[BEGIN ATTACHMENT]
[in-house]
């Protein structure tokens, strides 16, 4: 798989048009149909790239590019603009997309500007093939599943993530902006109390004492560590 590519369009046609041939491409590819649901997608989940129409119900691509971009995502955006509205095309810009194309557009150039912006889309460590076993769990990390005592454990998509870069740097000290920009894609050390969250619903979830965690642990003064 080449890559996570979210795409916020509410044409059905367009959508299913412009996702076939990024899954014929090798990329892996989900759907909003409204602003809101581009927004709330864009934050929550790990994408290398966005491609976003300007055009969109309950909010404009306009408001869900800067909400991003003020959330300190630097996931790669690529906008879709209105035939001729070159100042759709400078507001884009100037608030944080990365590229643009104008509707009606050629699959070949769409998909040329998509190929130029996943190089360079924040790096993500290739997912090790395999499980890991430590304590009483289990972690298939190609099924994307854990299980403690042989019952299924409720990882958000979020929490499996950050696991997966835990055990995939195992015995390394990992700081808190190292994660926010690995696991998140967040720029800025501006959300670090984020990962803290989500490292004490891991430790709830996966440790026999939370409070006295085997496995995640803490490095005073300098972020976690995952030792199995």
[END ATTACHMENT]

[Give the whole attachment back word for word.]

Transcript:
[in-house]
């Protein structure tokens, strides 16, 4: 798989048009149909790239590019603009997309500007093939599943993530902006109390004492560590 590519369009046609041939491409590819649901997608989940129409119900691509971009995502955006509205095309810009194309557009150039912006889309460590076993769990990390005592454990998509870069740097000290920009894609050390969250619903979830965690642990003064 080449890559996570979210795409916020509410044409059905367009959508299913412009996702076939990024899954014929090798990329892996989900759907909003409204602003809101581009927004709330864009934050929550790990994408290398966005491609976003300007055009969109309950909010404009306009408001869900800067909400991003003020959330300190630097996931790669690529906008879709209105035939001729070159100042759709400078507001884009100037608030944080990365590229643009104008509707009606050629699959070949769409998909040329998509190929130029996943190089360079924040790096993500290739997912090790395999499980890991430590304590009483289990972690298939190609099924994307854990299980403690042989019952299924409720990882958000979020929490499996950050696991997966835990055990995939195992015995390394990992700081808190190292994660926010690995696991998140967040720029800025501006959300670090984020990962803290989500490292004490891991430790709830996966440790026999939370409070006295085997496995995640803490490095005073300098972020976690995952030792199995």